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B.C.'s strata manager shortage could put housing in greater peril

Not having enough strata building managers could harm property values, increase fees and affect insurance.
“Virtually every industry at every level is suffering from staff shortage,” says the executive director of the Professional Association of Managing Agents.

B.C. strata dwellers could face prohibitive cost changes to their assets given a looming shortage of strata managers, a management company president says.

FirstService Residential said the provincial government continues to emphasize increased affordable and accessible housing, And, the company has found 1.5 million people already lived in strata-controlled housing, a number sure to increase as the government continues its housing focus.

However, as strata complex development has swelled, the pool of qualified managers has been decreasing, leaving B.C. on the brink of a critical shortage of strata management, says company president Chris Churchill.

It’s a situation that’s been developing since at least 2015, he said. And, as baby boomers retire, that’s accelerating.

“We’re going to go from being short in 2015 to being incredibly short,” he said.

It’s certainly not a new concern.

Scott Ponuick, president and senior strata agent for Surrey-based Peninsula Strata Management Ltd., told Glacier Media in December 2016 that the Lower Mainland was in need of at least 200 more strata agents to help lessen the burden on the industry and existing strata agents working in the field.

Citing the BC Financial Services Authority, FirstService said there are some 1,405 managers currently licensed in B.C. — a small increase from the 1,326 in 2019. And, almost half are within five years of retirement.

This is posing huge challenges because more than 500 new strata complexes have been built since 2019 — and the number is growing rapidly, First Service said.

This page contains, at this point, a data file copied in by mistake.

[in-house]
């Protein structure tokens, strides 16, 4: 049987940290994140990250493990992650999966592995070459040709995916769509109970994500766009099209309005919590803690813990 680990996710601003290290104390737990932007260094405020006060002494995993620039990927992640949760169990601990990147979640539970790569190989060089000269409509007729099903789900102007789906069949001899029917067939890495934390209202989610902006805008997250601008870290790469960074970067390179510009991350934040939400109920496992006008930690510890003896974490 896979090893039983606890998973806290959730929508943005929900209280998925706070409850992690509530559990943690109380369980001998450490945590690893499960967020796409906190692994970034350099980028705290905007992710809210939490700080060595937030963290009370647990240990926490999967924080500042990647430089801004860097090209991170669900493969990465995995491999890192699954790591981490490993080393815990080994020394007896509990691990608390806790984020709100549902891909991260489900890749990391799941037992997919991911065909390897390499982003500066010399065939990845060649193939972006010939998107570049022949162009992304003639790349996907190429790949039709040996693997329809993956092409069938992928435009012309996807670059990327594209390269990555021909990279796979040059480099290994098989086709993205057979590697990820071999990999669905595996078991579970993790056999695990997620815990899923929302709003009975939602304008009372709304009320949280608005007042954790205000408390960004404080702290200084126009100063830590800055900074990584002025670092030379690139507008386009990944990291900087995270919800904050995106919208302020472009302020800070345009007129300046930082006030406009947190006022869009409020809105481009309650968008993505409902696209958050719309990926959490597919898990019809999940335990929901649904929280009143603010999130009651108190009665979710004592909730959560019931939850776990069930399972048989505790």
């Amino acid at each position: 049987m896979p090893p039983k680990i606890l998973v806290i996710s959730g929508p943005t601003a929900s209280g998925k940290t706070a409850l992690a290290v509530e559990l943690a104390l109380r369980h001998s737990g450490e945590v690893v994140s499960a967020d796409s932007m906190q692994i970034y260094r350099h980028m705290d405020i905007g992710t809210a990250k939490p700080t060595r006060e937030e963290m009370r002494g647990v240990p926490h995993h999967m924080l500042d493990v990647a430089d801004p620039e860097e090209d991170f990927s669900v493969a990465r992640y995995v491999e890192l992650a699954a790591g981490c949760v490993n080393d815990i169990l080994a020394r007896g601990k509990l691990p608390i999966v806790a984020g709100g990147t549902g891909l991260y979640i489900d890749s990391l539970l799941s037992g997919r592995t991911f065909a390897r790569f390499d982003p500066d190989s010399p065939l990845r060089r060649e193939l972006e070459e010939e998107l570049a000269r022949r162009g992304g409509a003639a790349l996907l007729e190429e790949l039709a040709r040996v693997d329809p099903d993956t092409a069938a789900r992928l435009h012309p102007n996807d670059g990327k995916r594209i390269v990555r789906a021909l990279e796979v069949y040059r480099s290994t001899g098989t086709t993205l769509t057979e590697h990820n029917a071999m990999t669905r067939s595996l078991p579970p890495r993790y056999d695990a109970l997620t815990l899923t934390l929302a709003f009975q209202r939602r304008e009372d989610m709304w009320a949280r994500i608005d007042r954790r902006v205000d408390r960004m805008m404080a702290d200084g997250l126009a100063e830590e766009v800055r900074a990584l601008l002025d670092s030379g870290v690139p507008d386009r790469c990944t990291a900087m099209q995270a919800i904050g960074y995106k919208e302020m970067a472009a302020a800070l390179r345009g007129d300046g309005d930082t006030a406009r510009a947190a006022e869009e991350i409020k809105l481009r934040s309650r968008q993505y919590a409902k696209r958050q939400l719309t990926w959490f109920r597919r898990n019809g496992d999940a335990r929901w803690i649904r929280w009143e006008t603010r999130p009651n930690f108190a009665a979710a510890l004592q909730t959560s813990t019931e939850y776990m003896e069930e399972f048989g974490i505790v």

If the province fails to ensure sufficient manager numbers, the result could be catastrophic shifts in asset value, insurance rate increases, increased legal costs and massive spikes in strata fees, according to the company. 

“Virtually every industry at every level is suffering from staff shortage,” Roger Williams, executive director with the Professional Association of Managing Agents, told Glacier Media earlier in March. “Qualified individuals licensed for property management are not sitting on a shelf. Licensing education takes time and real qualification and competence require much more education and experience and more time.”

Churchill said UBC offers training in strata management but added just having the education doesn’t translate into being immediately capable of managing massive strata buildings that are becoming more and more the norm in the province.

Those newbies, he said, need mentoring. He suggested mentorship grants might be an option. But, he stressed, the industry isn’t looking for handouts. What is needed, he said, is awareness that such management is a career option.

Government needs to work with the industry, he added, noting the province’s recent move to lift rental restrictions on rentals in strata buildings blindsided the sector.

“We didn’t know it was coming,” he said.

It was a decision that led many strata councils wondering how such a shift would affect their buildings, leaving managers “overwhelmed” trying to respond.

“That’s unfair,” Churchill said.

Tony Gioventu of the Condominium Homeowners Association of BC was not immediately available for comment.

[email protected]

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